One of the questions we hear often is: “Won’t cloth diapers leak?” Of course, any diaper could leak, so we help our customers choose and care for their diapers properly to avoid the dreaded blow out or the wet bed.
With any diaper, you need to consider these issues to be sure that you have no leaks:
- the diaper needs to fit well,
- quality design and materials really does matter,
- overnight calls for extra absorbency, and
- sometimes laundry issues can cause problems.
Does size really matter that much when diapers are all one-sized? Size does matter. You need to choose a diaper that fits your baby’s size and shape.
We still focus on fit even when a lot of the diapers we sell are one-sized diapers. Most newborns will not fit well in so-called one-size diapers. Tiny legs don’t block leg openings. When a diaper is too big, a baby will pee right out the leg opening. Even if you plan to use one-size diapers, it helps to start with newborn cloth diapers.
Sometimes the issue isn’t size but shape. Even a bigger baby with skinny legs will need a diaper that has adjustable sizing for legs to prevent leaks. If a diaper slips down on a baby with a low waist, you end up with gaps at the legs. Choose a low-rise diaper to prevent gaps.
Also, check to be sure that the absorbent part of the diaper isn’t sticking out. If that happens, it could act like a wick drawing all of the moisture out of your baby’s diaper onto clothes and bed. At the end of a diaper change, check and tuck to be sure that the diaper is completely inside the cover.
Your baby’s size and shape do matter. We have experience with a variety of styles, sizes, and brands, so we can help you find the best fit to keep those little legs dry.
Aren’t all diapers pretty much the same? We see a big difference in the quality of cloth diapers. Quality does matter. When a family has been using cheap knock-off diapers and we introduce them to the real thing, they are amazed at the difference quality can make.
Sometimes the issue with leaking is design. Brands that have been around for a while have had time to incorporate customer feedback into their designs, adjusting the shape of a diaper for maximum wetness protection.
Other times, the issue with leaking is materials. A surprising number of inexpensive diapers include no absorbent materials at all. We sometimes wonder if these products have ever been tested for absorbency because they just don’t work as well as we expect.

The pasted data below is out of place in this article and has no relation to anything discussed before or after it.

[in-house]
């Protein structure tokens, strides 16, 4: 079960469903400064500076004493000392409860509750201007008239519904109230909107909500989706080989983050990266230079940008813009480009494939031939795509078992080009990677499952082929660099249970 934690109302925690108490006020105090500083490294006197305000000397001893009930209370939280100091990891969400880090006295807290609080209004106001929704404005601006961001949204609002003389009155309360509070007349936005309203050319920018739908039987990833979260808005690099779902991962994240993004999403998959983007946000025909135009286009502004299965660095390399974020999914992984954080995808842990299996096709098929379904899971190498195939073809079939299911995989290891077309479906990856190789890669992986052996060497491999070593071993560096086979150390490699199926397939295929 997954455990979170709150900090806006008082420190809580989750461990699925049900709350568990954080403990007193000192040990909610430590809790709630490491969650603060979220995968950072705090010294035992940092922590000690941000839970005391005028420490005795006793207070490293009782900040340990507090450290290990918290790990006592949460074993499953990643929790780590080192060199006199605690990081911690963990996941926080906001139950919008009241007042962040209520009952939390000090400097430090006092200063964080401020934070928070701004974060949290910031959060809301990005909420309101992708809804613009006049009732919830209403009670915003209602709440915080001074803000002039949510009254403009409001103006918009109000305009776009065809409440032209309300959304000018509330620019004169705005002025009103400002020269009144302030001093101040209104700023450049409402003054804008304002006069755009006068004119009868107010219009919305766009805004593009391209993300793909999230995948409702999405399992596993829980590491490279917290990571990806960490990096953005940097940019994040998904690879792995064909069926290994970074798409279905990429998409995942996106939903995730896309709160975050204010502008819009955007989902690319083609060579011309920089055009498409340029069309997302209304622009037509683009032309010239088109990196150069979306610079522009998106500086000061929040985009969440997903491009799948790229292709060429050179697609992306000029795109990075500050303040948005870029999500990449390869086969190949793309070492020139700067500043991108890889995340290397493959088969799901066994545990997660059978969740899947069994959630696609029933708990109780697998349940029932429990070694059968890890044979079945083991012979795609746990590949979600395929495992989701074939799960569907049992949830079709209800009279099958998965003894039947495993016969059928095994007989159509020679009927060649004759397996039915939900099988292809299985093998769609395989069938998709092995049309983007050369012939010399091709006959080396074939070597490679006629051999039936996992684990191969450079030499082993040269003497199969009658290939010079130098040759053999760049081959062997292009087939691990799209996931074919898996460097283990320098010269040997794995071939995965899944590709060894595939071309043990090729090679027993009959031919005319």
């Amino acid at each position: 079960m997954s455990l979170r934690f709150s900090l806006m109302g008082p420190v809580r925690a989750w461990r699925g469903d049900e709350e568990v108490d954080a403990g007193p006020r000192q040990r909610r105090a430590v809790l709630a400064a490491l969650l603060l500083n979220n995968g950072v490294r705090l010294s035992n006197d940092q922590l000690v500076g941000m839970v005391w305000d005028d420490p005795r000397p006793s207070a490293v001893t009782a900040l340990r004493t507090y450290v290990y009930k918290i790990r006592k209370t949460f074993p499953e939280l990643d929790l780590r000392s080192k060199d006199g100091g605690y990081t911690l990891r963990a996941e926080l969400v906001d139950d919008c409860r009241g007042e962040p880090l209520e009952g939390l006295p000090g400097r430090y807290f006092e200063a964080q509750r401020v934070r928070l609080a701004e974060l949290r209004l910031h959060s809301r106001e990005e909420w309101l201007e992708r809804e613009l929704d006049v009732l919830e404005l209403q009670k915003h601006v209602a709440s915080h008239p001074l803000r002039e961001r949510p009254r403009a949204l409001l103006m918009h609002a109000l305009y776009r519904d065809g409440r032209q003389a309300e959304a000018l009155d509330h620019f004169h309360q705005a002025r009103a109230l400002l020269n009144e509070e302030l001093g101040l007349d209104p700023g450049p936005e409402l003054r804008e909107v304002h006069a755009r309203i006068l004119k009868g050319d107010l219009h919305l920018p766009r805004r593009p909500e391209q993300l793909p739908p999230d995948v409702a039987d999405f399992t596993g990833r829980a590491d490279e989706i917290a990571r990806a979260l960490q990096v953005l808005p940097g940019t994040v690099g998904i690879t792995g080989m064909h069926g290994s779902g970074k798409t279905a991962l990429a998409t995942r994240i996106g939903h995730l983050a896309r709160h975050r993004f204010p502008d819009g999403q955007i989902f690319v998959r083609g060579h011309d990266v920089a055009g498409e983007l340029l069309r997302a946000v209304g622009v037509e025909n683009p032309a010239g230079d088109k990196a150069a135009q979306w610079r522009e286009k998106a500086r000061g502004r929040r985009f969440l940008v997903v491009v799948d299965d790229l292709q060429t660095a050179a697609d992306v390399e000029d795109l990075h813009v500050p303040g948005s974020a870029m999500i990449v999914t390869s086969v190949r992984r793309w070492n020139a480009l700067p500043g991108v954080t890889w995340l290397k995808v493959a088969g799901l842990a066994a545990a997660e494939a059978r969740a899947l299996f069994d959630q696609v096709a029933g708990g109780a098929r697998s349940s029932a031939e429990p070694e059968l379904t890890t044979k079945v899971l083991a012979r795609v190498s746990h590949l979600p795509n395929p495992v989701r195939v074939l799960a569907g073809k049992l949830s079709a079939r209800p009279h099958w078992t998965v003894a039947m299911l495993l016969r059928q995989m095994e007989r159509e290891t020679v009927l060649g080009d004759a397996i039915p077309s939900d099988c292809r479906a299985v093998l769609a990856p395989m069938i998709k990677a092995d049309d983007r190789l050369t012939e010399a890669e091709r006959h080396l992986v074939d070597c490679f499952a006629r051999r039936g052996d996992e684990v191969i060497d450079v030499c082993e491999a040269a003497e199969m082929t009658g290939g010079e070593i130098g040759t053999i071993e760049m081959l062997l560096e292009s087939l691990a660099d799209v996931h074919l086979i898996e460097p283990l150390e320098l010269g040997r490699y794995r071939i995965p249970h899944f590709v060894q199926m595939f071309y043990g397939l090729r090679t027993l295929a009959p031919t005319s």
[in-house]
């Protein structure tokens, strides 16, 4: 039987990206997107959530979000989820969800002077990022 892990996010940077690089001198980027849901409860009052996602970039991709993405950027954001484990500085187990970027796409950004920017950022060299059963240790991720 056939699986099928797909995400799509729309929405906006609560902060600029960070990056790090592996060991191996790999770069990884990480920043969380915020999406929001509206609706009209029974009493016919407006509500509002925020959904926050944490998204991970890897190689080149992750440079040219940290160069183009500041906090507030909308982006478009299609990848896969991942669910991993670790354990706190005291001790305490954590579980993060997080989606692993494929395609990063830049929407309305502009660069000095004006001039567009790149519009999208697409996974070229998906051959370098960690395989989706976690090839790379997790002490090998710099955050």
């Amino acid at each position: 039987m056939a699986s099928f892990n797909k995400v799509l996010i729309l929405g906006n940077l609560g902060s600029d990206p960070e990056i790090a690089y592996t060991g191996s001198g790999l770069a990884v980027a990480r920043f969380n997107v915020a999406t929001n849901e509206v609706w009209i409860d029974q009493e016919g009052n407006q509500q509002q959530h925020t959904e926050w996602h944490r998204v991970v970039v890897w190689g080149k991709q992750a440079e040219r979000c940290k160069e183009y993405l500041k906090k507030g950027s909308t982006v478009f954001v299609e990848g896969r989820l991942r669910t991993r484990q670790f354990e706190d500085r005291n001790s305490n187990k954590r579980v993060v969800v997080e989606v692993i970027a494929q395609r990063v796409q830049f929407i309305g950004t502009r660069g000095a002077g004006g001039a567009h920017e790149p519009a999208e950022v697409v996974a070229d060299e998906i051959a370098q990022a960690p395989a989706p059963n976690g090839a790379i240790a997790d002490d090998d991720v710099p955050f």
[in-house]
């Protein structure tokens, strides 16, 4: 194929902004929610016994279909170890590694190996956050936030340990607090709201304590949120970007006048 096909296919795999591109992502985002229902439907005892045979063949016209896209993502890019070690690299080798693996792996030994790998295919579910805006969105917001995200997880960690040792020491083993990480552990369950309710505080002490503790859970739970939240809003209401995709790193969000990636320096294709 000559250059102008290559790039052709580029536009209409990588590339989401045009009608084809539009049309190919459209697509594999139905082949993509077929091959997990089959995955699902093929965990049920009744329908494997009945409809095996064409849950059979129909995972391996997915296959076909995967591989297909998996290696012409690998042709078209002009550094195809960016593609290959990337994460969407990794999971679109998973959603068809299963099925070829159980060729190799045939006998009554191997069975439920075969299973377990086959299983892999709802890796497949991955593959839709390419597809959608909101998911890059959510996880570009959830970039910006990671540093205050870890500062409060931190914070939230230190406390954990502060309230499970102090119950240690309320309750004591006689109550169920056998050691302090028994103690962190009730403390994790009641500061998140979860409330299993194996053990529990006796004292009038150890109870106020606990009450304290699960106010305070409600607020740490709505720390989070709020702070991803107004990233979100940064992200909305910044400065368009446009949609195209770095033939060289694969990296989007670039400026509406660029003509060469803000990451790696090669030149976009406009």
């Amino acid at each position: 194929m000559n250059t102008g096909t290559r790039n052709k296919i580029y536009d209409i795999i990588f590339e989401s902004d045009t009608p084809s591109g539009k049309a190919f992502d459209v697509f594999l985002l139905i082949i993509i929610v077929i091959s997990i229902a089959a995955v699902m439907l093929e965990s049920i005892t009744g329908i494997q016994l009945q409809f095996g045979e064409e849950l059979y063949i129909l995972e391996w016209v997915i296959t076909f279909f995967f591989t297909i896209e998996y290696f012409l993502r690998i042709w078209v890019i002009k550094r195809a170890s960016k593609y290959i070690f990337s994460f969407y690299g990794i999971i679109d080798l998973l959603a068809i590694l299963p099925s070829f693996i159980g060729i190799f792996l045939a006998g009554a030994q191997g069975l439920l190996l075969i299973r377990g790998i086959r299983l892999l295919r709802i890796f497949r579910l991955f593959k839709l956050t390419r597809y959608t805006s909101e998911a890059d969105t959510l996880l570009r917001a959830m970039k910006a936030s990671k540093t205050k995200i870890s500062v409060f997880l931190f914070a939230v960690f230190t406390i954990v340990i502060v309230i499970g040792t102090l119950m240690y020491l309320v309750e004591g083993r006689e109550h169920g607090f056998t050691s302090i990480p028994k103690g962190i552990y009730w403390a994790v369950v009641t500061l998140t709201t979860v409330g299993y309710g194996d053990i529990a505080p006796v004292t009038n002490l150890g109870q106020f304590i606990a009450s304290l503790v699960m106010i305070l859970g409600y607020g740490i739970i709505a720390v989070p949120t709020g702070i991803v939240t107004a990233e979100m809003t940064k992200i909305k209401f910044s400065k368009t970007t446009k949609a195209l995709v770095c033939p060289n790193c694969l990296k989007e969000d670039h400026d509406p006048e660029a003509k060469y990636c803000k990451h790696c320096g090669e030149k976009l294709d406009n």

Quality diapers have good reputations, and they are invested in your diapering success. We only carry quality brands we trust. Look for customer ratings and reviews to learn what works for other families.
How can I avoid leaky nighttime diapers? The key to a dry bed overnight is using enough absorbency.
Even if your baby seems to be sleeping through the night, it’s likely s/he is waking once or twice to pee without being so fussy that you wake up. That’s a lot of moisture to expect a diaper to hold until morning.
If you find that your baby’s diapers leak by morning, start by doubling up the absorbent part of the diaper. Add a second prefold or an extra insert, for example.
For heavy nighttime wetters, we recommend hemp boosters because the fibers are very absorbent. Because they are so absorbent, they hang on to water in the wash, and they are more difficult to clean well, so just be sure that you use hot water and plenty of rinses to keep hemp from getting stinky.
Why does my baby pee right out of the diaper? If urine flows right off the diaper without even being absorbed, you likely have an issue with laundry.
Oily residues on on any diaper material can cause the material to repel rather than absorb. This residue can come from diaper cream, fabric softener, even build-up from detergents that haven’t been rinsed properly. This is usually more of a problem with polyester diapers, but it can happen with any diaper if there is enough oily residue.
We are happy to help our customers troubleshoot laundry issues. Come in or call to tell us how we can help.
If the problem was diaper cream, be sure that the diaper cream you choose is safe for cloth diapers. Even then, you can prevent issues with your diapers by using a diaper liner.
If your natural fiber diapers are new, you do need to pre-wash several times until they are fully absorbent. If your new cotton prefolds are leaking, the fix is easy: wash 3-5 times on hot, and you are ready to go.
Occasionally, a diaper will leak. When that happens, figure out why, and you can prevent it from happening every time.
Cloth Diapering Basics
This month we’re covering our answers to common questions and comments that we get in the bynature.ca store about cloth diaper 101 basics, like “I can’t afford cloth diapers,” “I don’t have time for cloth diapers,” and “Aren’t cloth diapers gross?” What! We’ve got the answers.
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